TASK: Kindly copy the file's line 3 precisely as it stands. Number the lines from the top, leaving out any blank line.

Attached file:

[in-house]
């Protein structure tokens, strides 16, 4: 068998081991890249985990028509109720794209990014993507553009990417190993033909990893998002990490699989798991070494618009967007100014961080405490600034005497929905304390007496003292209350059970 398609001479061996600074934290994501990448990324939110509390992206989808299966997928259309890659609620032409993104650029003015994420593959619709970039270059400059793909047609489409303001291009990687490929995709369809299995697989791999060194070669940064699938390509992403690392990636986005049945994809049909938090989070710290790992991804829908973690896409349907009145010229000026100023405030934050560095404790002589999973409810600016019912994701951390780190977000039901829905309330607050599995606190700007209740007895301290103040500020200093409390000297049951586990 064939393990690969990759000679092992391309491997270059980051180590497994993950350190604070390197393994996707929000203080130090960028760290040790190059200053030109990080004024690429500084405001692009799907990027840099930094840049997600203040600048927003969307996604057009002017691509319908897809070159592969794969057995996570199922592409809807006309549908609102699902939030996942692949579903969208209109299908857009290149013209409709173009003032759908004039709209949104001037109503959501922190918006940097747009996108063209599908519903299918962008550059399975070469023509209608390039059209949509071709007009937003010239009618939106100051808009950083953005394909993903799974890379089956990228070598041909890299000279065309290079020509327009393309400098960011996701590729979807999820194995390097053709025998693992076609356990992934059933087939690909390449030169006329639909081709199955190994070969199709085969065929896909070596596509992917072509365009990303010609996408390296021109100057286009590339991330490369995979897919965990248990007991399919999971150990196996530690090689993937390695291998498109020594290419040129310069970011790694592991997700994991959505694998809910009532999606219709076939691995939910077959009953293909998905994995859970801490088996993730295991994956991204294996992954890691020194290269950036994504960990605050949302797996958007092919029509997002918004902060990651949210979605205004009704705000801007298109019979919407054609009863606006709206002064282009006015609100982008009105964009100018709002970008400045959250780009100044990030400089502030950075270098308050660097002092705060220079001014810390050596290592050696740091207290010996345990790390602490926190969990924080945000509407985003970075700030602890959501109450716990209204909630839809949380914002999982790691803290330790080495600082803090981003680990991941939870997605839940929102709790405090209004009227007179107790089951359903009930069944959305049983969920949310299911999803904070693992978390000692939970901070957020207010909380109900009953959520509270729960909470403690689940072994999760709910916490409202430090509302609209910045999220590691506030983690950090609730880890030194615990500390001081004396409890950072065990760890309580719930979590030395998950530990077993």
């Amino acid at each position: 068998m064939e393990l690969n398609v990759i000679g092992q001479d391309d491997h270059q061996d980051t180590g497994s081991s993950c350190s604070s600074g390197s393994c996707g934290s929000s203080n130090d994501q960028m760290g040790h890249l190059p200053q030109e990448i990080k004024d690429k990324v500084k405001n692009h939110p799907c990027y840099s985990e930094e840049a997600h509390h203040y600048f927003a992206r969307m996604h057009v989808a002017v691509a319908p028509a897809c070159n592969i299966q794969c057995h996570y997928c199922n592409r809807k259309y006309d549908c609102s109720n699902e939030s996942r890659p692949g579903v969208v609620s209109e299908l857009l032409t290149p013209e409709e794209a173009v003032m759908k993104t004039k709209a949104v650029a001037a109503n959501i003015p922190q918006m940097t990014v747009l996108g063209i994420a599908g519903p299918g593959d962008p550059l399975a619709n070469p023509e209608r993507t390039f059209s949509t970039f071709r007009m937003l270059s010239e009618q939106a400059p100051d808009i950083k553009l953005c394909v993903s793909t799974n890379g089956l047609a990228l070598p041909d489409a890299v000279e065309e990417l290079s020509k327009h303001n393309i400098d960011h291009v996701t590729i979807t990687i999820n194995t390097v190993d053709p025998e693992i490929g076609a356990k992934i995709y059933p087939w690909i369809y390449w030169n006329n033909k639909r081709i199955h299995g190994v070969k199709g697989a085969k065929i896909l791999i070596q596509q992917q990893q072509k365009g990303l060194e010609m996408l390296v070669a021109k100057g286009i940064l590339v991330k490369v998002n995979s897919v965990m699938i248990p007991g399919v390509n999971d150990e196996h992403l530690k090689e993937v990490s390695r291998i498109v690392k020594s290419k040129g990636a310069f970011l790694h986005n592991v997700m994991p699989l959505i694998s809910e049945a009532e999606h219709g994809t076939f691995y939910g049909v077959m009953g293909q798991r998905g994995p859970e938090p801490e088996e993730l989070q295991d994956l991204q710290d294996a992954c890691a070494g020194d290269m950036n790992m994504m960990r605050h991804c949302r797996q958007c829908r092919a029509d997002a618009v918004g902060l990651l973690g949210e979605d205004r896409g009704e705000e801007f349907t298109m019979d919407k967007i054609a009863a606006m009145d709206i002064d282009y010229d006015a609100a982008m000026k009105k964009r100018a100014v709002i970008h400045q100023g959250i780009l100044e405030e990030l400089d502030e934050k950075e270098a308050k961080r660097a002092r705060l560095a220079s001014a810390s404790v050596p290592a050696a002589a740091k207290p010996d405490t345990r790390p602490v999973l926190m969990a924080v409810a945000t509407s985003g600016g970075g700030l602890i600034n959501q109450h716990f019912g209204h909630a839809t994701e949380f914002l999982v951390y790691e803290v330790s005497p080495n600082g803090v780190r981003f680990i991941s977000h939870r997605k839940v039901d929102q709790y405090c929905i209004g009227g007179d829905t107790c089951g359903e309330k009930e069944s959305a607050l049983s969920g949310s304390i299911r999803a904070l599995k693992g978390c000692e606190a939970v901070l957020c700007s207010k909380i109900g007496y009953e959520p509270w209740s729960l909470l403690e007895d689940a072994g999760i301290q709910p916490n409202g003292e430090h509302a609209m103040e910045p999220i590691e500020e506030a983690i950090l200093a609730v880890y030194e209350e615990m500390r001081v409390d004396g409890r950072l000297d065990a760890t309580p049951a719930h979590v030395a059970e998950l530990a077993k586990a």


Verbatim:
């Amino acid at each position: 068998m064939e393990l690969n398609v990759i000679g092992q001479d391309d491997h270059q061996d980051t180590g497994s081991s993950c350190s604070s600074g390197s393994c996707g934290s929000s203080n130090d994501q960028m760290g040790h890249l190059p200053q030109e990448i990080k004024d690429k990324v500084k405001n692009h939110p799907c990027y840099s985990e930094e840049a997600h509390h203040y600048f927003a992206r969307m996604h057009v989808a002017v691509a319908p028509a897809c070159n592969i299966q794969c057995h996570y997928c199922n592409r809807k259309y006309d549908c609102s109720n699902e939030s996942r890659p692949g579903v969208v609620s209109e299908l857009l032409t290149p013209e409709e794209a173009v003032m759908k993104t004039k709209a949104v650029a001037a109503n959501i003015p922190q918006m940097t990014v747009l996108g063209i994420a599908g519903p299918g593959d962008p550059l399975a619709n070469p023509e209608r993507t390039f059209s949509t970039f071709r007009m937003l270059s010239e009618q939106a400059p100051d808009i950083k553009l953005c394909v993903s793909t799974n890379g089956l047609a990228l070598p041909d489409a890299v000279e065309e990417l290079s020509k327009h303001n393309i400098d960011h291009v996701t590729i979807t990687i999820n194995t390097v190993d053709p025998e693992i490929g076609a356990k992934i995709y059933p087939w690909i369809y390449w030169n006329n033909k639909r081709i199955h299995g190994v070969k199709g697989a085969k065929i896909l791999i070596q596509q992917q990893q072509k365009g990303l060194e010609m996408l390296v070669a021109k100057g286009i940064l590339v991330k490369v998002n995979s897919v965990m699938i248990p007991g399919v390509n999971d150990e196996h992403l530690k090689e993937v990490s390695r291998i498109v690392k020594s290419k040129g990636a310069f970011l790694h986005n592991v997700m994991p699989l959505i694998s809910e049945a009532e999606h219709g994809t076939f691995y939910g049909v077959m009953g293909q798991r998905g994995p859970e938090p801490e088996e993730l989070q295991d994956l991204q710290d294996a992954c890691a070494g020194d290269m950036n790992m994504m960990r605050h991804c949302r797996q958007c829908r092919a029509d997002a618009v918004g902060l990651l973690g949210e979605d205004r896409g009704e705000e801007f349907t298109m019979d919407k967007i054609a009863a606006m009145d709206i002064d282009y010229d006015a609100a982008m000026k009105k964009r100018a100014v709002i970008h400045q100023g959250i780009l100044e405030e990030l400089d502030e934050k950075e270098a308050k961080r660097a002092r705060l560095a220079s001014a810390s404790v050596p290592a050696a002589a740091k207290p010996d405490t345990r790390p602490v999973l926190m969990a924080v409810a945000t509407s985003g600016g970075g700030l602890i600034n959501q109450h716990f019912g209204h909630a839809t994701e949380f914002l999982v951390y790691e803290v330790s005497p080495n600082g803090v780190r981003f680990i991941s977000h939870r997605k839940v039901d929102q709790y405090c929905i209004g009227g007179d829905t107790c089951g359903e309330k009930e069944s959305a607050l049983s969920g949310s304390i299911r999803a904070l599995k693992g978390c000692e606190a939970v901070l957020c700007s207010k909380i109900g007496y009953e959520p509270w209740s729960l909470l403690e007895d689940a072994g999760i301290q709910p916490n409202g003292e430090h509302a609209m103040e910045p999220i590691e500020e506030a983690i950090l200093a609730v880890y030194e209350e615990m500390r001081v409390d004396g409890r950072l000297d065990a760890t309580p049951a719930h979590v030395a059970e998950l530990a077993k586990a």